3 - The fear factor - the assumption is that as the software is being developed by “hobbyists”, it’s not stable, even with official releases and therefore shouldn’t be used in a professional environment. Again, this is something that marketing really needs to address.

In fact I’ve found that this is completely the opposite; we’ve had less crashes with Blender than with everything else. Our RenderPal farm also rarely has dropped nodes while previously running Max 2017 we’d have nodes dropping like flies. 5 months ago I made the decision to migrate us across to Blender and, to be honest, the y/z up issue has never been one in any way. We’re still running around 20-30% Maya / Max but just for stuff we can’t yet do in Blender - decent particle systems (I know there’s one in the works, but its flakey and there’s no documentation / tutorials / examples which are stable as of yet), distribution systems which can do frame offsetting, stable smoke / fire system (manta flow is still in development and the existing smoke / fire is due to be retired so its risky), openvdb importing (someone did one for an old build and another was planned during a previous GSOC which was never finalised), rigging is slow on high poly characters (or so I’m told from the animators, but they may just be clutching at straws…!), but that’s about it. Any rendering I need to do in max, as I let our Maya and Max subscriptions lapse, I do on my remaining seats of legacy perpetual versions or my Max 2019 seats, but am rendering using the “Cycles for Max” plugin which, after working with the developer, has now been vastly improved.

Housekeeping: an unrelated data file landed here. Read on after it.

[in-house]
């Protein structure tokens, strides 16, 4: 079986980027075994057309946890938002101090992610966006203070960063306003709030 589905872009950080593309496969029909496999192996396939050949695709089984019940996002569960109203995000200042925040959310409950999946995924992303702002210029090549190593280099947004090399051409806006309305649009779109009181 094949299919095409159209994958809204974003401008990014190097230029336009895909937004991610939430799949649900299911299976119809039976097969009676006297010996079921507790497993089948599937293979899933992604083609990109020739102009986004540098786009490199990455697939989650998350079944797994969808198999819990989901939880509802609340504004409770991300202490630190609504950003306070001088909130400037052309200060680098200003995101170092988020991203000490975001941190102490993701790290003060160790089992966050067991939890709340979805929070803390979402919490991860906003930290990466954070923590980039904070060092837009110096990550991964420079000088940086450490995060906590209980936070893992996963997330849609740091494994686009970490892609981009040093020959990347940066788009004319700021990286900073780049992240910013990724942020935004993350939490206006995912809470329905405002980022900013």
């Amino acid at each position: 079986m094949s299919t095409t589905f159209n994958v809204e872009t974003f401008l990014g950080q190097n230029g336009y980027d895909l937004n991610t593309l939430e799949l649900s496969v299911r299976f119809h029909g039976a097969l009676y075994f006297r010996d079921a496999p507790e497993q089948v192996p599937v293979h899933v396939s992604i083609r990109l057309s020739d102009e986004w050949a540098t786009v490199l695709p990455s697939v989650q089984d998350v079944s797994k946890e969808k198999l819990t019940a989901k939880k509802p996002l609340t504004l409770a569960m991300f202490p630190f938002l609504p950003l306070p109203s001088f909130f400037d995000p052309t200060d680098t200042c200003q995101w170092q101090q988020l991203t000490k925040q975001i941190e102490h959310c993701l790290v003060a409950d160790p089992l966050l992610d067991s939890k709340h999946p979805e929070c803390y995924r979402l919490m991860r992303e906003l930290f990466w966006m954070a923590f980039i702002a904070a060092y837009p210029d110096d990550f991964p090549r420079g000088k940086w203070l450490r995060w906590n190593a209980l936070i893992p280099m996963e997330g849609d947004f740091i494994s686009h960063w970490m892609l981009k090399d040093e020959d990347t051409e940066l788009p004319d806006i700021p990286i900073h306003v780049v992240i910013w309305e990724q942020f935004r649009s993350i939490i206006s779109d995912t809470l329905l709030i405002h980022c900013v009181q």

So, in a nutshell, I don’t think the y/z up issue is an issue; we’ve had that for around 25 years and we’ve managed. You want to get Blender into more studios? Marketing. But that costs money. Getting existing artists to migrate is easier than getting studios to migrate - they’ve already spent the money. They’re going to risk down-time and reduced productivity. The Autodesk rep, when I told her that I was migrating to Blender told me aggressively that I wouldn’t be able to run my studio, to which I replied “you just ****-ing watch me click” (pardon the language). It’s the perception. It’s the perception that it’s more difficult. It’s the perception that it’s going to cost in quality and down time. It’s the fear of the risk. And mostly, it’s the “stick to my guns” fanboy attitude that a lot of artists have of their tool of choice; one of my guys here was fearful of migrating to Blender as he was scared that it would ruin his future career choices, that he would get left behind. He still is, and I have no ammunition to prove otherwise as he’s an FX guy and Blender’s FX tools are severely lacking when compared to TyFlow, Rayfire and Fume / PheonixFD.

Anyway, I think I’ve gone on long enough here…



I think you nailed it, and you described the process that a lot of studios are going through right now.